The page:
Design Lesson

Design lesson: Easy greetings

Design lesson: Easy greetings Author: Style At Home

Design Lesson

Design lesson: Easy greetings

Holiday entertaining—the idea is that you plan a brilliant party for everyone who's important to you, execute it flawlessly while looking your absolute best, and do it during the busiest time of year. It's enough to give even a consummate entertainer a case of stage fright. Try these tried-and-true ways to get you and yours through the holidays with ease.

Dos and don'ts
DO keep it simple. There's nothing entertaining about a host who's too exhausted to enjoy her own party. Ask for help, and consider renting dishes for a large gathering.

DO consider a tree adorned only with white lights or completely bare -- marvel at nature's perfection. Wrap the base in natural burlap, a luscious throw made of wool or a cosy quilt.

DO use the Internet to save time shopping. Determine the party's theme, and search for items like tablecloths, napkins, candles and party favours that can be delivered to you. Not only does that save you a trip to the mall, you can enjoy the experience while drinking hot cider and listening to your favourite music.

DON'T buy special holiday decorations; use what you have. Add sparkle to the table with vintage or costume jewelry. Rhinestone brooches, shiny clip-on earrings and chunky plastic beads all look great when displayed with enthusiasm. Fill decorative bowls with oranges, pomegranates, apples or nuts. In the kitchen, fill a wire or woven breadbasket with boxwood cuttings and red pears.

DON'T do it all yourself. If your children are grown, have them contribute to a potluck dinner. Your favourite aunt may be thrilled to make a fruitcake for the occasion. Let everyone participate.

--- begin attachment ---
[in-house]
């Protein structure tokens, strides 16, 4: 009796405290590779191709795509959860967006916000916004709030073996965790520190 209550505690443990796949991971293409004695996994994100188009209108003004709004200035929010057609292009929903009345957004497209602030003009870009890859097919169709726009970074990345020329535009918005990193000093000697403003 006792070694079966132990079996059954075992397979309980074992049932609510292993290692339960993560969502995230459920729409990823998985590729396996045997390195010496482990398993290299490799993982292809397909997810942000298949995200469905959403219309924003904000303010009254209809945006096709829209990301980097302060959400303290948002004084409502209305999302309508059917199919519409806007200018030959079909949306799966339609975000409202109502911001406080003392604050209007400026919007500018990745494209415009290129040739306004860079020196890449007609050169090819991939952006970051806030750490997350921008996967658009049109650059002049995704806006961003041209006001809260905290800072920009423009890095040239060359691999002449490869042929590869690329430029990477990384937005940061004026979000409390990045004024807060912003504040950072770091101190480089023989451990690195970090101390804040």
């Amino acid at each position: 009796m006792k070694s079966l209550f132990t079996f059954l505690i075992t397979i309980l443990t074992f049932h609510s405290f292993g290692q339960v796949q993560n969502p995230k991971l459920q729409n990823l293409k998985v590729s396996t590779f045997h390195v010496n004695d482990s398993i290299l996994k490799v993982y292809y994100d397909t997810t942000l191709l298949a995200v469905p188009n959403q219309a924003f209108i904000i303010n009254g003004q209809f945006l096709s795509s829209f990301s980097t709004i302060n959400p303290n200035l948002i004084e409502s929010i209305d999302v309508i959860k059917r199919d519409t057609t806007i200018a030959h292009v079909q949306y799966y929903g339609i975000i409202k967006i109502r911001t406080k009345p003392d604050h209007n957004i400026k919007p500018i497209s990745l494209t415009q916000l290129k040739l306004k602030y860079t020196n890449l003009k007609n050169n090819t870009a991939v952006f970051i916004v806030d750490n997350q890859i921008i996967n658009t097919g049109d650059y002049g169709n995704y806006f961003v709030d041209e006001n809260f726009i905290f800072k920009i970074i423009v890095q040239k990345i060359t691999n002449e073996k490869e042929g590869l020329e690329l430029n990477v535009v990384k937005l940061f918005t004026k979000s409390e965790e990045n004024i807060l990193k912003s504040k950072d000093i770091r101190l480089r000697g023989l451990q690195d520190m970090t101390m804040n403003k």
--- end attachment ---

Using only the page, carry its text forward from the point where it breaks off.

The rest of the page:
How to make memories

1 Take the family for a walk in the woods and gather fallen evergreen branches to use for indoor decorating. Back home, turn on some Christmas music and spend time as a group braiding the greens into garlands to use on the banister, mantel, windows and front door.

2 Keep a camera handy and snap family and friends as they enter your home or pose near the tree. Post pictures on a bulletin board covered with pretty gift wrap. Make sure everyone signs his or her photo.

3 Let school-age children decorate the tree all by themselves. Offer paper, scissors, glue, felt, popcorn, cranberries and ribbons. Provide help only when asked, and make no adjustments to their handiwork. Then revel in their pride. When company comes, you'll not only look rested, you'll have something to brag about.

4 Create a tree of life—invite friends and family to contribute one ornament each to your tree. Don't worry about “matching”; instead, celebrate the differences and bask in how much you're loved.


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Design Lesson

Design lesson: Easy greetings